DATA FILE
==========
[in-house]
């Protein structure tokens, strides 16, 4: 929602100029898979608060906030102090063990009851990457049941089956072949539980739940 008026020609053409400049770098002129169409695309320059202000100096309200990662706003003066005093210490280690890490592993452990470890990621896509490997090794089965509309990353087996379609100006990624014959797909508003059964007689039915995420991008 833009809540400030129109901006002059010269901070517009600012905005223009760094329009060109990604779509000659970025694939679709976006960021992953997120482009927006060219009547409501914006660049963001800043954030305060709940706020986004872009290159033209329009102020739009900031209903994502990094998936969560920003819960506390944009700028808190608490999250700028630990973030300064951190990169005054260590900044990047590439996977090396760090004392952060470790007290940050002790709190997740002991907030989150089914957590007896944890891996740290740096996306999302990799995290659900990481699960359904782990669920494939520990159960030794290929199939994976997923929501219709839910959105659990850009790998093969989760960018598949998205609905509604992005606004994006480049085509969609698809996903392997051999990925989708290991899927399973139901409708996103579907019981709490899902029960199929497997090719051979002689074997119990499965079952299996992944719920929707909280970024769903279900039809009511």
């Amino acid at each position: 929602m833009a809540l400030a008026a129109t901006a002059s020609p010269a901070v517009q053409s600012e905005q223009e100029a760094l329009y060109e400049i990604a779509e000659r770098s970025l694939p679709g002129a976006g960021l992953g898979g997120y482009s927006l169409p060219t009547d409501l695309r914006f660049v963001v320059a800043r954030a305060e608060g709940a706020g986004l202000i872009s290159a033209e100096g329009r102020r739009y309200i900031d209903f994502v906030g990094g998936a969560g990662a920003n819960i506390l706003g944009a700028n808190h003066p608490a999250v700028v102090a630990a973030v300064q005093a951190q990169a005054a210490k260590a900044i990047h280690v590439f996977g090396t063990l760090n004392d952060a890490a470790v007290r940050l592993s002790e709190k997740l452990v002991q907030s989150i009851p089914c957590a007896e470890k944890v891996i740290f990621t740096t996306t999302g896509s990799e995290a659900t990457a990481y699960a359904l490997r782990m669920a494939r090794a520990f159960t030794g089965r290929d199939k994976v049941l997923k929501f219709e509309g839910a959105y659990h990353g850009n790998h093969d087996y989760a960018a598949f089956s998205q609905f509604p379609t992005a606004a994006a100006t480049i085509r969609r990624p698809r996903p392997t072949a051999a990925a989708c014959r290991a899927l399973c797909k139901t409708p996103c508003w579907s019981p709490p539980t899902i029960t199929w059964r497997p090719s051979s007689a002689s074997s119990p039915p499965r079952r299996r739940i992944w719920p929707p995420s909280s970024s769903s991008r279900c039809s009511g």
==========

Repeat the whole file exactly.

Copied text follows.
[in-house]
């Protein structure tokens, strides 16, 4: 929602100029898979608060906030102090063990009851990457049941089956072949539980739940 008026020609053409400049770098002129169409695309320059202000100096309200990662706003003066005093210490280690890490592993452990470890990621896509490997090794089965509309990353087996379609100006990624014959797909508003059964007689039915995420991008 833009809540400030129109901006002059010269901070517009600012905005223009760094329009060109990604779509000659970025694939679709976006960021992953997120482009927006060219009547409501914006660049963001800043954030305060709940706020986004872009290159033209329009102020739009900031209903994502990094998936969560920003819960506390944009700028808190608490999250700028630990973030300064951190990169005054260590900044990047590439996977090396760090004392952060470790007290940050002790709190997740002991907030989150089914957590007896944890891996740290740096996306999302990799995290659900990481699960359904782990669920494939520990159960030794290929199939994976997923929501219709839910959105659990850009790998093969989760960018598949998205609905509604992005606004994006480049085509969609698809996903392997051999990925989708290991899927399973139901409708996103579907019981709490899902029960199929497997090719051979002689074997119990499965079952299996992944719920929707909280970024769903279900039809009511």
């Amino acid at each position: 929602m833009a809540l400030a008026a129109t901006a002059s020609p010269a901070v517009q053409s600012e905005q223009e100029a760094l329009y060109e400049i990604a779509e000659r770098s970025l694939p679709g002129a976006g960021l992953g898979g997120y482009s927006l169409p060219t009547d409501l695309r914006f660049v963001v320059a800043r954030a305060e608060g709940a706020g986004l202000i872009s290159a033209e100096g329009r102020r739009y309200i900031d209903f994502v906030g990094g998936a969560g990662a920003n819960i506390l706003g944009a700028n808190h003066p608490a999250v700028v102090a630990a973030v300064q005093a951190q990169a005054a210490k260590a900044i990047h280690v590439f996977g090396t063990l760090n004392d952060a890490a470790v007290r940050l592993s002790e709190k997740l452990v002991q907030s989150i009851p089914c957590a007896e470890k944890v891996i740290f990621t740096t996306t999302g896509s990799e995290a659900t990457a990481y699960a359904l490997r782990m669920a494939r090794a520990f159960t030794g089965r290929d199939k994976v049941l997923k929501f219709e509309g839910a959105y659990h990353g850009n790998h093969d087996y989760a960018a598949f089956s998205q609905f509604p379609t992005a606004a994006a100006t480049i085509r969609r990624p698809r996903p392997t072949a051999a990925a989708c014959r290991a899927l399973c797909k139901t409708p996103c508003w579907s019981p709490p539980t899902i029960t199929w059964r497997p090719s051979s007689a002689s074997s119990p039915p499965r079952r299996r739940i992944w719920p929707p995420s909280s970024s769903s991008r279900c039809s009511g």